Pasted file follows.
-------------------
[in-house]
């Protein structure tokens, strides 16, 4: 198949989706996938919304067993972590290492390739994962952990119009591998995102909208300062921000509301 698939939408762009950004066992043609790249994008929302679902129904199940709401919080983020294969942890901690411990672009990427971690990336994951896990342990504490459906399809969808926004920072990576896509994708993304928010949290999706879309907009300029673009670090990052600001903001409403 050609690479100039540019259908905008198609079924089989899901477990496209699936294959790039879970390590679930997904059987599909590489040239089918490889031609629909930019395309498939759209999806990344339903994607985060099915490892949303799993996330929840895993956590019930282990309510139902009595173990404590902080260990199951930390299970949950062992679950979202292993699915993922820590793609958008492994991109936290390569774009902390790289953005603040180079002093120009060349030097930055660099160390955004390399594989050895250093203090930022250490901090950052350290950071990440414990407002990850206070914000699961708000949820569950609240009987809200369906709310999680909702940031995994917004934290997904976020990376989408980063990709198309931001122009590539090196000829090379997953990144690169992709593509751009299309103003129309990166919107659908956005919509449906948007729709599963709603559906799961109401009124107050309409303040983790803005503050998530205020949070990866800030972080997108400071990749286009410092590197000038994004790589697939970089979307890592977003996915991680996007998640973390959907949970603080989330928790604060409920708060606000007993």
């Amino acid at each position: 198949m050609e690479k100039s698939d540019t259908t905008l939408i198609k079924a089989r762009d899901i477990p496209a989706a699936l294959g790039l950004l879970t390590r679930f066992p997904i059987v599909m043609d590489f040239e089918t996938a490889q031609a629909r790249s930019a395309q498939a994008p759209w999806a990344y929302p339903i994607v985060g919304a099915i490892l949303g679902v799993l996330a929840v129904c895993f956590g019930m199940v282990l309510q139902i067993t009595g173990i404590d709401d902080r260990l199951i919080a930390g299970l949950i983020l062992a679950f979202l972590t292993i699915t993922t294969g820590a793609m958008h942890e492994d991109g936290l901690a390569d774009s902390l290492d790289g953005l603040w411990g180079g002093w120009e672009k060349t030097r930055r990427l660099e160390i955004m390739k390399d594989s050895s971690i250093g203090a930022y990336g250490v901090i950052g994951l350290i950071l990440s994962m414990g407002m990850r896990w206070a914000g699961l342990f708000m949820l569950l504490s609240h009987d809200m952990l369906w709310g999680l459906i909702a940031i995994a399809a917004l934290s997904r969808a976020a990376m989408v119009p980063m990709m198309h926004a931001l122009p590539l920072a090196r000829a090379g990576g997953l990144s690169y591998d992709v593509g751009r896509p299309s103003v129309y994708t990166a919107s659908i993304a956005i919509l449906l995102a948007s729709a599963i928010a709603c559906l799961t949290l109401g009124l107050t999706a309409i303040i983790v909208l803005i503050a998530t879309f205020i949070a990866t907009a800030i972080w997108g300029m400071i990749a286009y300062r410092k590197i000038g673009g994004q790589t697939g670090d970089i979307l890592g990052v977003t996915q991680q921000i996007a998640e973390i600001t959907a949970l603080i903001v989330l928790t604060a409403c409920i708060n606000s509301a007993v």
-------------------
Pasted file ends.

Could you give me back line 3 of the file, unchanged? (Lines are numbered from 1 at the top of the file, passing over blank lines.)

């Amino acid at each position: 198949m050609e690479k100039s698939d540019t259908t905008l939408i198609k079924a089989r762009d899901i477990p496209a989706a699936l294959g790039l950004l879970t390590r679930f066992p997904i059987v599909m043609d590489f040239e089918t996938a490889q031609a629909r790249s930019a395309q498939a994008p759209w999806a990344y929302p339903i994607v985060g919304a099915i490892l949303g679902v799993l996330a929840v129904c895993f956590g019930m199940v282990l309510q139902i067993t009595g173990i404590d709401d902080r260990l199951i919080a930390g299970l949950i983020l062992a679950f979202l972590t292993i699915t993922t294969g820590a793609m958008h942890e492994d991109g936290l901690a390569d774009s902390l290492d790289g953005l603040w411990g180079g002093w120009e672009k060349t030097r930055r990427l660099e160390i955004m390739k390399d594989s050895s971690i250093g203090a930022y990336g250490v901090i950052g994951l350290i950071l990440s994962m414990g407002m990850r896990w206070a914000g699961l342990f708000m949820l569950l504490s609240h009987d809200m952990l369906w709310g999680l459906i909702a940031i995994a399809a917004l934290s997904r969808a976020a990376m989408v119009p980063m990709m198309h926004a931001l122009p590539l920072a090196r000829a090379g990576g997953l990144s690169y591998d992709v593509g751009r896509p299309s103003v129309y994708t990166a919107s659908i993304a956005i919509l449906l995102a948007s729709a599963i928010a709603c559906l799961t949290l109401g009124l107050t999706a309409i303040i983790v909208l803005i503050a998530t879309f205020i949070a990866t907009a800030i972080w997108g300029m400071i990749a286009y300062r410092k590197i000038g673009g994004q790589t697939g670090d970089i979307l890592g990052v977003t996915q991680q921000i996007a998640e973390i600001t959907a949970l603080i903001v989330l928790t604060a409403c409920i708060n606000s509301a007993v």